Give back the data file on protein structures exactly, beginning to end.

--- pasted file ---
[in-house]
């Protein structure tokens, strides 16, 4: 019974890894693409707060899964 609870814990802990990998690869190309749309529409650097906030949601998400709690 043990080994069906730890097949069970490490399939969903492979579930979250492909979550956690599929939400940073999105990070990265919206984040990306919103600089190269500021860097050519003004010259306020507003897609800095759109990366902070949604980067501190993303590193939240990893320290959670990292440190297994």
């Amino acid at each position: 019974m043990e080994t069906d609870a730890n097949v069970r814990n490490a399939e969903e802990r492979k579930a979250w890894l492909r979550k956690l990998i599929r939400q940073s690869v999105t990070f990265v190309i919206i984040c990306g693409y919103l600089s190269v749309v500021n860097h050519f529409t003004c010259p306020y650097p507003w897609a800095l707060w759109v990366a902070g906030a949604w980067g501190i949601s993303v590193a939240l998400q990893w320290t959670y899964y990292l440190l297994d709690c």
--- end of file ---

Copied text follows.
[in-house]
């Protein structure tokens, strides 16, 4: 019974890894693409707060899964 609870814990802990990998690869190309749309529409650097906030949601998400709690 043990080994069906730890097949069970490490399939969903492979579930979250492909979550956690599929939400940073999105990070990265919206984040990306919103600089190269500021860097050519003004010259306020507003897609800095759109990366902070949604980067501190993303590193939240990893320290959670990292440190297994």
């Amino acid at each position: 019974m043990e080994t069906d609870a730890n097949v069970r814990n490490a399939e969903e802990r492979k579930a979250w890894l492909r979550k956690l990998i599929r939400q940073s690869v999105t990070f990265v190309i919206i984040c990306g693409y919103l600089s190269v749309v500021n860097h050519f529409t003004c010259p306020y650097p507003w897609a800095l707060w759109v990366a902070g906030a949604w980067g501190i949601s993303v590193a939240l998400q990893w320290t959670y899964y990292l440190l297994d709690c």